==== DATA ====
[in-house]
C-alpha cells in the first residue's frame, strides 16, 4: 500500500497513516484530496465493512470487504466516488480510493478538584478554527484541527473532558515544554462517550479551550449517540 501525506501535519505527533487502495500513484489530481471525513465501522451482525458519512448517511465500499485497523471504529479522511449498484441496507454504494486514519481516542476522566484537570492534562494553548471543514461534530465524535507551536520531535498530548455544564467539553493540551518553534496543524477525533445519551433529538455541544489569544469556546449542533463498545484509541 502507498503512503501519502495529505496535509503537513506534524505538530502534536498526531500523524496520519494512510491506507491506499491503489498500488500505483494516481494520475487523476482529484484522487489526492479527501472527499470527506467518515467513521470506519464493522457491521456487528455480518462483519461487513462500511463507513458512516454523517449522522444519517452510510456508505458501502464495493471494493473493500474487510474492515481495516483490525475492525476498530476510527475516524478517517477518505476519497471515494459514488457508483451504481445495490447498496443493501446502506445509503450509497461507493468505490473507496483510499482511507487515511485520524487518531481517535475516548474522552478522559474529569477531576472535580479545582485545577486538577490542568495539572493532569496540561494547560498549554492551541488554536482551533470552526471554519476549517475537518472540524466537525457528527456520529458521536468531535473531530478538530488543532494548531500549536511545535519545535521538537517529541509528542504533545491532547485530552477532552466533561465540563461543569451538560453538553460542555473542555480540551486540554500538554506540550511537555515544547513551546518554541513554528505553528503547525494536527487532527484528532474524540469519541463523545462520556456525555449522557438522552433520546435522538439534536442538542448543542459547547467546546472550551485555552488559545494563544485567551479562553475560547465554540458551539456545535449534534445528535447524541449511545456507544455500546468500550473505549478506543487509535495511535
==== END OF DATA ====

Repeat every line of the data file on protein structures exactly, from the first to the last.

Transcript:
[in-house]
C-alpha cells in the first residue's frame, strides 16, 4: 500500500497513516484530496465493512470487504466516488480510493478538584478554527484541527473532558515544554462517550479551550449517540 501525506501535519505527533487502495500513484489530481471525513465501522451482525458519512448517511465500499485497523471504529479522511449498484441496507454504494486514519481516542476522566484537570492534562494553548471543514461534530465524535507551536520531535498530548455544564467539553493540551518553534496543524477525533445519551433529538455541544489569544469556546449542533463498545484509541 502507498503512503501519502495529505496535509503537513506534524505538530502534536498526531500523524496520519494512510491506507491506499491503489498500488500505483494516481494520475487523476482529484484522487489526492479527501472527499470527506467518515467513521470506519464493522457491521456487528455480518462483519461487513462500511463507513458512516454523517449522522444519517452510510456508505458501502464495493471494493473493500474487510474492515481495516483490525475492525476498530476510527475516524478517517477518505476519497471515494459514488457508483451504481445495490447498496443493501446502506445509503450509497461507493468505490473507496483510499482511507487515511485520524487518531481517535475516548474522552478522559474529569477531576472535580479545582485545577486538577490542568495539572493532569496540561494547560498549554492551541488554536482551533470552526471554519476549517475537518472540524466537525457528527456520529458521536468531535473531530478538530488543532494548531500549536511545535519545535521538537517529541509528542504533545491532547485530552477532552466533561465540563461543569451538560453538553460542555473542555480540551486540554500538554506540550511537555515544547513551546518554541513554528505553528503547525494536527487532527484528532474524540469519541463523545462520556456525555449522557438522552433520546435522538439534536442538542448543542459547547467546546472550551485555552488559545494563544485567551479562553475560547465554540458551539456545535449534534445528535447524541449511545456507544455500546468500550473505549478506543487509535495511535